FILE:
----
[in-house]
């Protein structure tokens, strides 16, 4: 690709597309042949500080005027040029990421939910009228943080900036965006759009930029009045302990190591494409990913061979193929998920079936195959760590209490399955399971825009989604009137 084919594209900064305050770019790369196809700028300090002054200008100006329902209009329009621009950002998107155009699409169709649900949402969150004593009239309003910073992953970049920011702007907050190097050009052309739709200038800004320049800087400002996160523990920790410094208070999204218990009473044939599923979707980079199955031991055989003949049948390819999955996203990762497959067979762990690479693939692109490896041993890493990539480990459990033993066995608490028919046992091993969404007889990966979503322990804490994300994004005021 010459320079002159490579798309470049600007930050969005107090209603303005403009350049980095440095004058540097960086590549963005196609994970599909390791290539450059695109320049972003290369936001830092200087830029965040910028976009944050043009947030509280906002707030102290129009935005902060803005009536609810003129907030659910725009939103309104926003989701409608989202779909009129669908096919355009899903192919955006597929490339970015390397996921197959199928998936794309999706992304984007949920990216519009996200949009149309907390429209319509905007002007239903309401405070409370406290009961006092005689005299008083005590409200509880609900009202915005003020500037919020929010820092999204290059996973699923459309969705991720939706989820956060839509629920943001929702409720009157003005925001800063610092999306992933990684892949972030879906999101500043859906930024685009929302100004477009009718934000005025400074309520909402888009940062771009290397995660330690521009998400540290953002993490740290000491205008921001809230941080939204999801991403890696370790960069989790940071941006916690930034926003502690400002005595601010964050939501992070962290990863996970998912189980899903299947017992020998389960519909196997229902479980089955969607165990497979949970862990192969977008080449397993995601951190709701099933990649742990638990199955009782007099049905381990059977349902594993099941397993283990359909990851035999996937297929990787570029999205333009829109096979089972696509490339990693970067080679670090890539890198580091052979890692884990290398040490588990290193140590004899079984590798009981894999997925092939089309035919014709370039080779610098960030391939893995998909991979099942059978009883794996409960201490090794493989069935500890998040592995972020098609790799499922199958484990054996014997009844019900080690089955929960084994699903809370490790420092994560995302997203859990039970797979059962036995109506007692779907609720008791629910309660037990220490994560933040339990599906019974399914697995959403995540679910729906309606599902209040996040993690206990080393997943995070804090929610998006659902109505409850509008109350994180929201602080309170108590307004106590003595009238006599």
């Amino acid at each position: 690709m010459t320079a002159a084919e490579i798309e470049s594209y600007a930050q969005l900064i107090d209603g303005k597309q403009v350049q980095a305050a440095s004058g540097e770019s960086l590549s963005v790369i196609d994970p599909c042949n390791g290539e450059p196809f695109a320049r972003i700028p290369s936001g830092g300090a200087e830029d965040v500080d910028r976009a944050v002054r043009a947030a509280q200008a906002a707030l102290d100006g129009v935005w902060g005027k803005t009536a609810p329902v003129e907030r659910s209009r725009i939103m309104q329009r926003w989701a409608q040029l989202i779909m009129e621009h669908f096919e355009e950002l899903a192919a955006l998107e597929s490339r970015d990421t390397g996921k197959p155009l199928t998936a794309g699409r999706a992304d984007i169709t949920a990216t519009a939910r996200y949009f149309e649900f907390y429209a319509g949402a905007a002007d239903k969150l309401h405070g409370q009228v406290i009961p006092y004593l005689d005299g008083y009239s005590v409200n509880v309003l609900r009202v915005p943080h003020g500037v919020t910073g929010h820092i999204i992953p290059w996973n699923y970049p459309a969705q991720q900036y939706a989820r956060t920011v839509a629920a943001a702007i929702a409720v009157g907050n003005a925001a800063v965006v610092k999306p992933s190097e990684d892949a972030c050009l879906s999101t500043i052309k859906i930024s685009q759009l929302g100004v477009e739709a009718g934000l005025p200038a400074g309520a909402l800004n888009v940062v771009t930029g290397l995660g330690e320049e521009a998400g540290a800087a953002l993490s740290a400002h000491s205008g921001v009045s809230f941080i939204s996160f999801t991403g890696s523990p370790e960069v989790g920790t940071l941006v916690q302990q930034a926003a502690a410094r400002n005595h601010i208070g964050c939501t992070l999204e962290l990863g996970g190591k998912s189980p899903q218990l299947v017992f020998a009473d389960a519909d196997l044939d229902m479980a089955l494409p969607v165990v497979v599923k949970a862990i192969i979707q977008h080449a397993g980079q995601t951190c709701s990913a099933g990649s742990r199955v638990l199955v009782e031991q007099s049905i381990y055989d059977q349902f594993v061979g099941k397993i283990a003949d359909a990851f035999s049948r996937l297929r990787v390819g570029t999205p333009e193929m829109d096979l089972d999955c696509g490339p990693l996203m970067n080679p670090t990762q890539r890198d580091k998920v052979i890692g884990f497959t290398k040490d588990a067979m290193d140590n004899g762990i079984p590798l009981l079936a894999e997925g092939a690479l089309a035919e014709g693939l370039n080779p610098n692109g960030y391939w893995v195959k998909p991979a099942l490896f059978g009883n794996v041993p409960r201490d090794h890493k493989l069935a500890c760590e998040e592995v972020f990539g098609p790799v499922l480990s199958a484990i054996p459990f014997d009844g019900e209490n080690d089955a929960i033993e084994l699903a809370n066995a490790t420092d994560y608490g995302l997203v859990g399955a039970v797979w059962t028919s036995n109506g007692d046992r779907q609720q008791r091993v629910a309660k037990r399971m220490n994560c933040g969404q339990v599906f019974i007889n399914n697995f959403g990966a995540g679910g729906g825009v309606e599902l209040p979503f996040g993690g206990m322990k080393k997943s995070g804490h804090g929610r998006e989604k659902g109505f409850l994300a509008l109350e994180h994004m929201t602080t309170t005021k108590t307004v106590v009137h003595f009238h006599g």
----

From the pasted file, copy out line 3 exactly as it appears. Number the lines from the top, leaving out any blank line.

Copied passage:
């Amino acid at each position: 690709m010459t320079a002159a084919e490579i798309e470049s594209y600007a930050q969005l900064i107090d209603g303005k597309q403009v350049q980095a305050a440095s004058g540097e770019s960086l590549s963005v790369i196609d994970p599909c042949n390791g290539e450059p196809f695109a320049r972003i700028p290369s936001g830092g300090a200087e830029d965040v500080d910028r976009a944050v002054r043009a947030a509280q200008a906002a707030l102290d100006g129009v935005w902060g005027k803005t009536a609810p329902v003129e907030r659910s209009r725009i939103m309104q329009r926003w989701a409608q040029l989202i779909m009129e621009h669908f096919e355009e950002l899903a192919a955006l998107e597929s490339r970015d990421t390397g996921k197959p155009l199928t998936a794309g699409r999706a992304d984007i169709t949920a990216t519009a939910r996200y949009f149309e649900f907390y429209a319509g949402a905007a002007d239903k969150l309401h405070g409370q009228v406290i009961p006092y004593l005689d005299g008083y009239s005590v409200n509880v309003l609900r009202v915005p943080h003020g500037v919020t910073g929010h820092i999204i992953p290059w996973n699923y970049p459309a969705q991720q900036y939706a989820r956060t920011v839509a629920a943001a702007i929702a409720v009157g907050n003005a925001a800063v965006v610092k999306p992933s190097e990684d892949a972030c050009l879906s999101t500043i052309k859906i930024s685009q759009l929302g100004v477009e739709a009718g934000l005025p200038a400074g309520a909402l800004n888009v940062v771009t930029g290397l995660g330690e320049e521009a998400g540290a800087a953002l993490s740290a400002h000491s205008g921001v009045s809230f941080i939204s996160f999801t991403g890696s523990p370790e960069v989790g920790t940071l941006v916690q302990q930034a926003a502690a410094r400002n005595h601010i208070g964050c939501t992070l999204e962290l990863g996970g190591k998912s189980p899903q218990l299947v017992f020998a009473d389960a519909d196997l044939d229902m479980a089955l494409p969607v165990v497979v599923k949970a862990i192969i979707q977008h080449a397993g980079q995601t951190c709701s990913a099933g990649s742990r199955v638990l199955v009782e031991q007099s049905i381990y055989d059977q349902f594993v061979g099941k397993i283990a003949d359909a990851f035999s049948r996937l297929r990787v390819g570029t999205p333009e193929m829109d096979l089972d999955c696509g490339p990693l996203m970067n080679p670090t990762q890539r890198d580091k998920v052979i890692g884990f497959t290398k040490d588990a067979m290193d140590n004899g762990i079984p590798l009981l079936a894999e997925g092939a690479l089309a035919e014709g693939l370039n080779p610098n692109g960030y391939w893995v195959k998909p991979a099942l490896f059978g009883n794996v041993p409960r201490d090794h890493k493989l069935a500890c760590e998040e592995v972020f990539g098609p790799v499922l480990s199958a484990i054996p459990f014997d009844g019900e209490n080690d089955a929960i033993e084994l699903a809370n066995a490790t420092d994560y608490g995302l997203v859990g399955a039970v797979w059962t028919s036995n109506g007692d046992r779907q609720q008791r091993v629910a309660k037990r399971m220490n994560c933040g969404q339990v599906f019974i007889n399914n697995f959403g990966a995540g679910g729906g825009v309606e599902l209040p979503f996040g993690g206990m322990k080393k997943s995070g804490h804090g929610r998006e989604k659902g109505f409850l994300a509008l109350e994180h994004m929201t602080t309170t005021k108590t307004v106590v009137h003595f009238h006599g």